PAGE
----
Notify employees that CBD products could cause positive marijuana test
IN FOCUS: With the increasing popularity of CBD, or cannabidiol products, agencies must educate employees that using these products could result in failing random drug tests. CBD products may contain THC (tetrahydrocannabinol), which is found in both marijuana and hemp products, Joanna Friedman, a partner at the Federal Practice Group, told cyberFEDS in an exclusive interview.
Currently, a lot of confusion over CBD products exists. The 2018 Agricultural Improvement Act, or the Farm Bill, legalized hemp-derived products that do not exceed 0.3 percent THC, according to a memorandum released by the Substance Abuse and Mental Health Services Administration’s Federal Drug-Free Workplace Program. The memo was issued in response to questions on how using products containing CBD impacts federal drug testing.
This is a “hot button” issue because more and more physicians are prescribing things such as hemp oil, which employees mistakenly think only contains CBD, Friedman said. But hemp contains CBD and THC, both of which are also found in marijuana, so using hemp-derived products with more than 0.3 percent THC could cause federal employees to fail random drug tests, she explained.
In addition, some agencies may have workplace drug policies that specifically ban CBD products, so employees should check with their HR office as using or bringing to work a product with any THC could be a violation, even if the employee would not necessarily test positive for marijuana.
The lack of “good guidance on hemp products” has resulted in dire consequences for failing random drug testing, including removal, indefinite suspensions, and security clearance suspensions and denials, Friedman said.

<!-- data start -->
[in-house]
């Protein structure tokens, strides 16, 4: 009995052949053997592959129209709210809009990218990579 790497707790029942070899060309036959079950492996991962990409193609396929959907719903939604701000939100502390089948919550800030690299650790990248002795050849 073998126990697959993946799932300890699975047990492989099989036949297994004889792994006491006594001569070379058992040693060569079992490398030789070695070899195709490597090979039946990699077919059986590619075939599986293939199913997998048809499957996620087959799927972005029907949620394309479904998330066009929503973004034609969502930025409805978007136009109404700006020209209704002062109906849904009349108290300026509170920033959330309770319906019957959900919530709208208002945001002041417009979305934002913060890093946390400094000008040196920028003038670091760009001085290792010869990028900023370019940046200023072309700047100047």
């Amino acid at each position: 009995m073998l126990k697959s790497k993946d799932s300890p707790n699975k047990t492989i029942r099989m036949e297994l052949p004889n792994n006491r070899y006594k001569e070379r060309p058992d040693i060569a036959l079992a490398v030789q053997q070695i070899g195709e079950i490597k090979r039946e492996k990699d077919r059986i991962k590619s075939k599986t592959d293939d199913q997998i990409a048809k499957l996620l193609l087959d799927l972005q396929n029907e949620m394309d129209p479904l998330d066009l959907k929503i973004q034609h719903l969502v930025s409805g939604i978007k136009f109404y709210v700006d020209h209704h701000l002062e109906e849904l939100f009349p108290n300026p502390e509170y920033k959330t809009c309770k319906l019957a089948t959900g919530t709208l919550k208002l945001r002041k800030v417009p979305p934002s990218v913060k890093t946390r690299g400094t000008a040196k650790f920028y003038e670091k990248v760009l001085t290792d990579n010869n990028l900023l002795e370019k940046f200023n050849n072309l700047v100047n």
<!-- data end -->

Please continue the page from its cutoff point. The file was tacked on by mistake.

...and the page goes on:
For employees holding security clearances – which may require random drug testing – failing the drug test by exceeding the threshold amount of THC can mean months of adjudicating a suspended security clearance and fighting an indefinite suspension, she said.
So, agencies have “an important obligation to educate employees on CBD products and this threshold so there is no confusion on what is and is not allowed,” she added. “If they don’t, they are potentially providing employees with a defense against a disciplinary action.”
Employees “could argue that they didn’t realize a certain threshold of THC in the hemp-derived products would impact their drug test and they were under the impression that CBD products would be lawful in light of the Farm Bill,” she said.
The SAMHSA memo directs federal agencies to “make every effort to inform applicants and employees of the risk that using such products may result in a positive marijuana test.”
Employees should also be wary of trusting product labels detailing THC content, Friedman said. The memorandum notes that the Food and Drug Administration does not certify THC levels in these products, so CBD products’ labeling may not accurately reflect their content.
In one study, for example, the amount of CBD in 69 percent of the tested CBD products was inconsistent with the label, and “some products contained unlabeled cannabinoids, including THC in amounts up to 6.4 mg/mL.” So, an employee’s drug test may be positive for THC due to THC in the CBD product, the memo explained.
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